Fishing Knots

Pitzen Knot

The Pitzen Knot is referred to under numerous different names including Eugene Bend, Pitzen, and the 16-20 knot. At one point in time the legend of fly fishing called it the Fisherman's knot. Lefty Kreh was very familiar with this particular knot and adept at tying it. The name Pitzen was actually derived because of E. Pitzenbauer from Germany who received credit for the knot. The name of Eugene Bend credited the Pitzen to the San Jose Fly Casters Club's Keen Eugene. The American Angler Magazine issue from March and April of 2002 featured an article by E. Richard Nightingale in which he wrote about the Pitzen Knot. He referred to it as the 16-20 Knot in reference to the 16-20 club. The fly anglers of the club managed to catch a salmon that weighed sixteen pounds with this knot on a #20 fly. 

Whatever name you choose to refer to the Pitzen Knot it is an incredibly effective way to tie fly, hook, or lure to your fishing line. The knot is believed to retain 95 percent of the breaking strength of the line. Tying this knot is easier if you are using tippets or a lighter line than it is for a heavier line. The San Diego Jam Knot is one of the derivatives of this knot. The only difference is the tag end runs through the opening on the bottom before the loop located at the top. This extra step adds an additional pressure point to the dynamics of the knot and gives the San Diego Jam Knot the ability to be used on a slippery braided line.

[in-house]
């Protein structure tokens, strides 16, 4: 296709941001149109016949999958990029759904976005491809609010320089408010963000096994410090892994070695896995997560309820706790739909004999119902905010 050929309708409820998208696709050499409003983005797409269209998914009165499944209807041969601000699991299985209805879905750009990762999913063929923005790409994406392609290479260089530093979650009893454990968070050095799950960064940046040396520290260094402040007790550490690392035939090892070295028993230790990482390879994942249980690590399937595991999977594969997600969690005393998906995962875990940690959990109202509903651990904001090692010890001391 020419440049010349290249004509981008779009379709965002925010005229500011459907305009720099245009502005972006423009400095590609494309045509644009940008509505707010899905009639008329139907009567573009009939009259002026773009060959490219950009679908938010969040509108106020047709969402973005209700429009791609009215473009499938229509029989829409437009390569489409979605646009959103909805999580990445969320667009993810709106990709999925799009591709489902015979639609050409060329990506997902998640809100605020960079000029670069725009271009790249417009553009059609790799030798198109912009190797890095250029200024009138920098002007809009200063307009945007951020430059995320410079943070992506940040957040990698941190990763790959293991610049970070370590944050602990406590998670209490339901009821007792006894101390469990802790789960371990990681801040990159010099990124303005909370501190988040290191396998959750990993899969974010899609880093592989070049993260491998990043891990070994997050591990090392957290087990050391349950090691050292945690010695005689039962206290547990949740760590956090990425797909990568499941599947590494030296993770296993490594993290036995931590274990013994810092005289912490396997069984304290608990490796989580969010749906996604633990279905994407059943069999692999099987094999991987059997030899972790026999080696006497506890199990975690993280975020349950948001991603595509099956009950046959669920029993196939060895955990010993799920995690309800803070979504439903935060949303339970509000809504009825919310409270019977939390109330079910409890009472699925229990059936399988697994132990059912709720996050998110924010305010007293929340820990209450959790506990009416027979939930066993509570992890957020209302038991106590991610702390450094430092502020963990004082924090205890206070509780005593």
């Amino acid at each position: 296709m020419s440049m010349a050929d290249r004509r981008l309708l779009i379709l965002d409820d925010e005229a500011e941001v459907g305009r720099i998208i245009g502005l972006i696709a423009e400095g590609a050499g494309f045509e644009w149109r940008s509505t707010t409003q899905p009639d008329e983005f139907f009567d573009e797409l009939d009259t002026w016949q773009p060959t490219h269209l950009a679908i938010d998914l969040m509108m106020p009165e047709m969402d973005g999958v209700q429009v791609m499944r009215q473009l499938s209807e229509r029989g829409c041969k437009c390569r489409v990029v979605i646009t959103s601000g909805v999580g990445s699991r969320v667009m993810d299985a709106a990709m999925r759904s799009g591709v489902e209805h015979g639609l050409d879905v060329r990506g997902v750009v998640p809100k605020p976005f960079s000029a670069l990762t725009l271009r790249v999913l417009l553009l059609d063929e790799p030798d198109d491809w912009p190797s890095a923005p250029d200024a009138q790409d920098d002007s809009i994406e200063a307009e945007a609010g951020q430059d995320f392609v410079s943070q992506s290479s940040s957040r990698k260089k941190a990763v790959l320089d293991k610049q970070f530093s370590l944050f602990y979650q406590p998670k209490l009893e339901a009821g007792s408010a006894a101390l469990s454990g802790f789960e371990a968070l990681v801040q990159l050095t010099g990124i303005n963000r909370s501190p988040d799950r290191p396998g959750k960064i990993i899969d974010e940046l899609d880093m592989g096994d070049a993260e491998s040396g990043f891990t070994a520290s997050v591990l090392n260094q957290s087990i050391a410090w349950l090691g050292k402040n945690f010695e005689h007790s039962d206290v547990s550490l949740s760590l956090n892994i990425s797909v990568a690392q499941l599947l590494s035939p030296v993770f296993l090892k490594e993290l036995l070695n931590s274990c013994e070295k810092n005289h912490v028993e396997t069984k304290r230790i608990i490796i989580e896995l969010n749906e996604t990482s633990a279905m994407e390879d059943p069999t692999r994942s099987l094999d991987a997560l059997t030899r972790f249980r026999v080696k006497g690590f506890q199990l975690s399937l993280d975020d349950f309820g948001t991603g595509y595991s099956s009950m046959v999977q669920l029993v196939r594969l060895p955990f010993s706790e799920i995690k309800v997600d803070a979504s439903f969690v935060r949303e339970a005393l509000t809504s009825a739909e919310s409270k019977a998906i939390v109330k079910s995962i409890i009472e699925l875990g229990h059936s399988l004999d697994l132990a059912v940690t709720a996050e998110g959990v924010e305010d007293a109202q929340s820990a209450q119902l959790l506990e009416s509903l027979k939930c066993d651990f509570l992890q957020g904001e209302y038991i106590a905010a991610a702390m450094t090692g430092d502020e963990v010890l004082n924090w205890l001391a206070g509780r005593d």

Step 1:
 
To tie a Pitzen Knot you begin by threading your line through the eye of your hook. The tag is then looped back beneath the standing part.

Step 2:
 Use your index finger and hook the line around the tip. The tag needs to be wound back down so it is around the two parallel lines. As you work back down in the direction of the eye make four wraps.
 
Step 3:
 Using the little loop your finger is holding, pass the tag end back through this loop. Tighten your knot on your standing line.

Step 4:
Your line and knot need to be lubricated so your knot will slide down to the hook eye. This is most easily accomplished with your finger tips and not by pulling on your standing line. When your knot is in the proper position simply pull it tight.
Joshua Keaton

Joshua is our senior staff writer for Fishing.org and Shooting.org. He is an avid hunter, clay shooter and amateur photographer.